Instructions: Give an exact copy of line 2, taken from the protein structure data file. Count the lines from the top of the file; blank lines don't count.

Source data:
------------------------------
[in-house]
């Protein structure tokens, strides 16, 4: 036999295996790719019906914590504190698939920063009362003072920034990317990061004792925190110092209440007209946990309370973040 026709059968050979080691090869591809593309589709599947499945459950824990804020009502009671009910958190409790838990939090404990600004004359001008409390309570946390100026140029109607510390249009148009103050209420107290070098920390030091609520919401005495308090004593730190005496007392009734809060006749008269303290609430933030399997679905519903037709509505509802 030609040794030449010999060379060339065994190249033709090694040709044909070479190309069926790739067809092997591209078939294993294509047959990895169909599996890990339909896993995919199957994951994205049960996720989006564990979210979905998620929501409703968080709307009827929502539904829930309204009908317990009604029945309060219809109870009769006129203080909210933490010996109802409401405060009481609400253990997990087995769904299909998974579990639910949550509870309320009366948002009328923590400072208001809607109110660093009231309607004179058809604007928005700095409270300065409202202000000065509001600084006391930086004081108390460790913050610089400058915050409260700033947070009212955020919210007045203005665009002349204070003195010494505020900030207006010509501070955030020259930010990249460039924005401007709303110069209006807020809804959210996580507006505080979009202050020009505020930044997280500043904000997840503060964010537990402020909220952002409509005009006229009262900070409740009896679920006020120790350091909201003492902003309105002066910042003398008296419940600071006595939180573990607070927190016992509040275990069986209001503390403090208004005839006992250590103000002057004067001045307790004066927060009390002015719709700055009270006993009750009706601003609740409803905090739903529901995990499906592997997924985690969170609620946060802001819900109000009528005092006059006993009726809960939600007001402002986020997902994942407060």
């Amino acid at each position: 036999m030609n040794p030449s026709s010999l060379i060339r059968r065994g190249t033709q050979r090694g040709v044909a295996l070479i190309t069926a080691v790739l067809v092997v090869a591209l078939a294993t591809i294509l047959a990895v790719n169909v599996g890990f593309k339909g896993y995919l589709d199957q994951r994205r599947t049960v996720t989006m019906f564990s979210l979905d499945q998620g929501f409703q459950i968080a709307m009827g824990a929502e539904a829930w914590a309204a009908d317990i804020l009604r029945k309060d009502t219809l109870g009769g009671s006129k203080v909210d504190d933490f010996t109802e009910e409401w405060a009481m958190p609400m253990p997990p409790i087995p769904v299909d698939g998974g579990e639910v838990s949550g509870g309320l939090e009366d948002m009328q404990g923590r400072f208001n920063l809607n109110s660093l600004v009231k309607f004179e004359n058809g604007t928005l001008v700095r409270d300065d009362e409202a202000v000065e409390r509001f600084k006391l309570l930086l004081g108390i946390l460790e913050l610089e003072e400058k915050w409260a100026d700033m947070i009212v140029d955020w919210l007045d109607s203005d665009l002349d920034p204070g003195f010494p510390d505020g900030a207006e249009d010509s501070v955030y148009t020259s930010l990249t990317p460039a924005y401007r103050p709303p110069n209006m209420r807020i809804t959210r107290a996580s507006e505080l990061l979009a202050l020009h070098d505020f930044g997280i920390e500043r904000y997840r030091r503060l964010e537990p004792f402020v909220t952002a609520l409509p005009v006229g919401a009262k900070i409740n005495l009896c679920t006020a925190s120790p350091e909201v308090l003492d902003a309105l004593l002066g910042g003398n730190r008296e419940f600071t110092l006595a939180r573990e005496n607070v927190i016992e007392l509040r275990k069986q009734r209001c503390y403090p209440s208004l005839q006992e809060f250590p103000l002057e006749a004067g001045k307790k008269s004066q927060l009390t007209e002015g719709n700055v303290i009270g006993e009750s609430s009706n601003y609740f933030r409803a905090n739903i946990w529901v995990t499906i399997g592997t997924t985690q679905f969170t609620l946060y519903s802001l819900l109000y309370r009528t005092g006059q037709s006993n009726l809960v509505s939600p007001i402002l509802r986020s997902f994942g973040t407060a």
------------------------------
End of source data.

């Protein structure tokens, strides 16, 4: 036999295996790719019906914590504190698939920063009362003072920034990317990061004792925190110092209440007209946990309370973040 026709059968050979080691090869591809593309589709599947499945459950824990804020009502009671009910958190409790838990939090404990600004004359001008409390309570946390100026140029109607510390249009148009103050209420107290070098920390030091609520919401005495308090004593730190005496007392009734809060006749008269303290609430933030399997679905519903037709509505509802 030609040794030449010999060379060339065994190249033709090694040709044909070479190309069926790739067809092997591209078939294993294509047959990895169909599996890990339909896993995919199957994951994205049960996720989006564990979210979905998620929501409703968080709307009827929502539904829930309204009908317990009604029945309060219809109870009769006129203080909210933490010996109802409401405060009481609400253990997990087995769904299909998974579990639910949550509870309320009366948002009328923590400072208001809607109110660093009231309607004179058809604007928005700095409270300065409202202000000065509001600084006391930086004081108390460790913050610089400058915050409260700033947070009212955020919210007045203005665009002349204070003195010494505020900030207006010509501070955030020259930010990249460039924005401007709303110069209006807020809804959210996580507006505080979009202050020009505020930044997280500043904000997840503060964010537990402020909220952002409509005009006229009262900070409740009896679920006020120790350091909201003492902003309105002066910042003398008296419940600071006595939180573990607070927190016992509040275990069986209001503390403090208004005839006992250590103000002057004067001045307790004066927060009390002015719709700055009270006993009750009706601003609740409803905090739903529901995990499906592997997924985690969170609620946060802001819900109000009528005092006059006993009726809960939600007001402002986020997902994942407060």